In the 21st century, extended families are far more the day-to-day reality
for children than 'just' parents. Parents are an integral part of families,
but key as they are to every child, the modern reality is that many children
find other family members undertake a significant care-giving role.
Consequently, it is important that schools shift the focus from talking only of 'Partnership with Parents' to 'Partnership with Families', that wider group of supporters who are involved in the cycle of upbringing.
Families are big, small, extended, nuclear, multi-generational, with one
parent, two parents, and grandparents. We live under one roof or many. A
family can be as temporary as a few weeks, as permanent as forever. We become
part of a family by birth, adoption, marriage, or from a desire for mutual
support. A family is a culture unto itself, with different values and unique
ways of realising its dreams. Together, our families become the source of
our rich cultural heritage and spiritual diversity. Our families create
neighbourhoods, communities, states and nations.
Carpenter, 2002, 2010
Read this document on the changing nature of families and how schools can promote
Beresford (1994) reports instances where neighbours are a source of informal support which was very important for parents. When unexpected difficulties or demands on the parent arose, neighbours would step in, childminding for an hour or two or providing lifts to the hospital, for example.
Others may have close friends or work
colleagues that offer the informal emotional support parents need, more
so than blood relatives that may not understand the child and the family's
needs in the same way.
Godparents may also play an important role in the support of the child and family, and may have been chosen for their particular expertise or backgrounds in disability, medicine and education with the hope of long term involvement. This is particularly the case for families of children with life-limiting illness. (Brown, 2007)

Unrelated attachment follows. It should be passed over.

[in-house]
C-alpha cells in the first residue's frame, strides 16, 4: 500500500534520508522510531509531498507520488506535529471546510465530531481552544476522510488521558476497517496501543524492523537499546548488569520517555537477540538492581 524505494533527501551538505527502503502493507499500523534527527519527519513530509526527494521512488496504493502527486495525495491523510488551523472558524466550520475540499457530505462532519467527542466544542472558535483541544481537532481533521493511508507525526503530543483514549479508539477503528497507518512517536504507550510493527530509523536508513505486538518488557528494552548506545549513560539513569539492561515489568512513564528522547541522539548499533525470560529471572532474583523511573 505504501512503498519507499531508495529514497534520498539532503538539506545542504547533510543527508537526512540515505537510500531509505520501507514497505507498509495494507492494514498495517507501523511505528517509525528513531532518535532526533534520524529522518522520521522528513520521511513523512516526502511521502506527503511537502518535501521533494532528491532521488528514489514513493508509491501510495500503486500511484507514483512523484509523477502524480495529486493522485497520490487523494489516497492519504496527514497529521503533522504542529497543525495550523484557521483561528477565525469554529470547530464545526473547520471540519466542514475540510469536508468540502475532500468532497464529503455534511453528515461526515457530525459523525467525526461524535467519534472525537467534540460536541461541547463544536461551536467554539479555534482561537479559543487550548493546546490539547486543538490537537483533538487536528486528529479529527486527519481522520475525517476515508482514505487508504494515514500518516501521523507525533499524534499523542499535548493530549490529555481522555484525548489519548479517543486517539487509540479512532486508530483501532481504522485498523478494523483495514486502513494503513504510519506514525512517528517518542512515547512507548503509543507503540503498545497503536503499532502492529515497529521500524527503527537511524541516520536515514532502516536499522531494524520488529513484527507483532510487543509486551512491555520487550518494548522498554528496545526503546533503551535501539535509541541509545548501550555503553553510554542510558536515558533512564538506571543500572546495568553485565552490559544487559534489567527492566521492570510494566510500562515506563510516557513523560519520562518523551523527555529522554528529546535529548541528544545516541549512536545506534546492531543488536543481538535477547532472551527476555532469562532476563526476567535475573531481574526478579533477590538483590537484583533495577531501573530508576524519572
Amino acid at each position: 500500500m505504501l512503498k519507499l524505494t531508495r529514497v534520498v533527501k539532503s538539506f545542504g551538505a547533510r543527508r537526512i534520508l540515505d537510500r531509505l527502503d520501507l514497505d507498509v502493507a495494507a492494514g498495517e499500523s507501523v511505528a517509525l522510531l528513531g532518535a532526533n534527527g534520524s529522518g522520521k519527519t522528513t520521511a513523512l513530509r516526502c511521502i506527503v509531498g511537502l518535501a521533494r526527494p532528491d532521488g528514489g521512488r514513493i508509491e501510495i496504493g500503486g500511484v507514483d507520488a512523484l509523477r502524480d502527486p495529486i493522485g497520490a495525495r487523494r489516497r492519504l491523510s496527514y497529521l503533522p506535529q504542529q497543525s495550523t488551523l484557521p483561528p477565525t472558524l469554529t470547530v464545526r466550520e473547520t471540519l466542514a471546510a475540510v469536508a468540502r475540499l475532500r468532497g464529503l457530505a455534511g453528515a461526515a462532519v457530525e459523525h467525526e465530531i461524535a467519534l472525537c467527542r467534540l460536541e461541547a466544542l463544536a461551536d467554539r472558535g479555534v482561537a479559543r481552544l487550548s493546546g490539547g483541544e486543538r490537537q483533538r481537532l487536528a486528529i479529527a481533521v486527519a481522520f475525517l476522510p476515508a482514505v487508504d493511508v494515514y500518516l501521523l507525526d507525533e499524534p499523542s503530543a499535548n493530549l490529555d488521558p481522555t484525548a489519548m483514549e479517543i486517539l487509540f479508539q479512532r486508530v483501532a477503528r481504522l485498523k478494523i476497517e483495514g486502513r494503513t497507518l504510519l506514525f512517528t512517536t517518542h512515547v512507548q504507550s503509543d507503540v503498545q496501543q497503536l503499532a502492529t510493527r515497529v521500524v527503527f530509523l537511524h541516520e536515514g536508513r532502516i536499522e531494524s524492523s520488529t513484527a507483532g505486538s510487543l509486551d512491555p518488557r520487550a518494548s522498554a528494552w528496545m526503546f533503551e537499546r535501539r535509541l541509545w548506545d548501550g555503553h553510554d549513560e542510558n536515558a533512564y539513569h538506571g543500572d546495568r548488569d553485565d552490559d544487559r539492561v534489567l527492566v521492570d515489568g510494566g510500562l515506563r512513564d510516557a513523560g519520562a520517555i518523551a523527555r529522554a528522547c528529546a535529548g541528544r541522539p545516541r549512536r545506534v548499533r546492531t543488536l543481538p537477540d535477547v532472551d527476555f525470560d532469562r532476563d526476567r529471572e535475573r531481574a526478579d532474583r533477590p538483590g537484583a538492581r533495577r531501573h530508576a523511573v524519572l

Think of a family you work with, or your own family. Who do you think the family relies on for support? Map your family support using a diagram like the one illustrated.
Place the child with disabilities in the middle of
the network, and then arrange other people in the other rings according
to how much support they give. Position them in a ring close to the centre
if they give a lot or in a ring further away if they help less.
- Look at your family map. What implications does the map have for your practice?
- Write down a wish list of changes you would like to make.
Beresford, B. (1994) Positively Parents: Caring for a severely disabled child,
London: Social Policy Research Unit/HMSO.
Brown, E. (2007) Supporting the Child and the Family in Paediatric Palliative Care, London: Jessica Kingsley.
Carpenter, B. (2010) The Family Context, Community and Society, London: Specialist Schools and Academies Trust (now The Schools Network). Available from: https://www.theschoolsnetwork.org.uk/ (e-shop)